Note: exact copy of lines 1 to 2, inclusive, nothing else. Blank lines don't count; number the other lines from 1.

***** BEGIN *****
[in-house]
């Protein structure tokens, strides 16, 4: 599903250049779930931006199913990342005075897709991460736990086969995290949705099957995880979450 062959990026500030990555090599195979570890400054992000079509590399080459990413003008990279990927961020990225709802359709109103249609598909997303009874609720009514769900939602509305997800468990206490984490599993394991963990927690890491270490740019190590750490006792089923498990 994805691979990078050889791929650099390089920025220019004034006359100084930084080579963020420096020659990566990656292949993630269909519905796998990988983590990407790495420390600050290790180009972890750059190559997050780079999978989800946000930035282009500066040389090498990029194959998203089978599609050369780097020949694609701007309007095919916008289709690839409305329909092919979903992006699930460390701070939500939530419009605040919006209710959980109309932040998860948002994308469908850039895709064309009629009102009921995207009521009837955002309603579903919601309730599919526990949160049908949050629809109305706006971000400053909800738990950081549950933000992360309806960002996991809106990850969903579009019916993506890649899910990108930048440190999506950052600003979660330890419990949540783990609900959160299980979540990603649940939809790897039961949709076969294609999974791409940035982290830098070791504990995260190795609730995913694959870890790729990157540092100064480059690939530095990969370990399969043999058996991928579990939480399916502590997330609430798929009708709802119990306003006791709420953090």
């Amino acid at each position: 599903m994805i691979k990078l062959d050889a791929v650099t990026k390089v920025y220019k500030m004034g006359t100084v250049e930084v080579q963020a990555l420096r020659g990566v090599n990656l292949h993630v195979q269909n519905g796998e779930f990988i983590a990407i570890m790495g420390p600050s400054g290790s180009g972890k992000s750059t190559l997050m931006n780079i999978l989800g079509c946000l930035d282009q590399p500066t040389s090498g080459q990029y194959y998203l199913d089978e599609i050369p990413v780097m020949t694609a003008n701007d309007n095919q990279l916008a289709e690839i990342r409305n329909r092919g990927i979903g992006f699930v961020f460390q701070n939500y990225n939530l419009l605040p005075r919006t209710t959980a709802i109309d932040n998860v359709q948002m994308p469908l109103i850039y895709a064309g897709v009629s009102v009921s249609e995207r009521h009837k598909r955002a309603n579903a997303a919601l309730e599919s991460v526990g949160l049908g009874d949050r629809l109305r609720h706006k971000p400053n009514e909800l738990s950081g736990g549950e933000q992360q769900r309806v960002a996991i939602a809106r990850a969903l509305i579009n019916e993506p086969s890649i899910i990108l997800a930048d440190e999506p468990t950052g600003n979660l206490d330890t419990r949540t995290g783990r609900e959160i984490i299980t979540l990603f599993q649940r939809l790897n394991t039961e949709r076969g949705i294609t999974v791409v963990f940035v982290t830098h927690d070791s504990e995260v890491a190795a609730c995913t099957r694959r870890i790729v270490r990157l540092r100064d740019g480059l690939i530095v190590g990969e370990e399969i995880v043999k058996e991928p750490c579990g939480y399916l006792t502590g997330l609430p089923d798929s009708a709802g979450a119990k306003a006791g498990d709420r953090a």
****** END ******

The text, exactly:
[in-house]
């Protein structure tokens, strides 16, 4: 599903250049779930931006199913990342005075897709991460736990086969995290949705099957995880979450 062959990026500030990555090599195979570890400054992000079509590399080459990413003008990279990927961020990225709802359709109103249609598909997303009874609720009514769900939602509305997800468990206490984490599993394991963990927690890491270490740019190590750490006792089923498990 994805691979990078050889791929650099390089920025220019004034006359100084930084080579963020420096020659990566990656292949993630269909519905796998990988983590990407790495420390600050290790180009972890750059190559997050780079999978989800946000930035282009500066040389090498990029194959998203089978599609050369780097020949694609701007309007095919916008289709690839409305329909092919979903992006699930460390701070939500939530419009605040919006209710959980109309932040998860948002994308469908850039895709064309009629009102009921995207009521009837955002309603579903919601309730599919526990949160049908949050629809109305706006971000400053909800738990950081549950933000992360309806960002996991809106990850969903579009019916993506890649899910990108930048440190999506950052600003979660330890419990949540783990609900959160299980979540990603649940939809790897039961949709076969294609999974791409940035982290830098070791504990995260190795609730995913694959870890790729990157540092100064480059690939530095990969370990399969043999058996991928579990939480399916502590997330609430798929009708709802119990306003006791709420953090």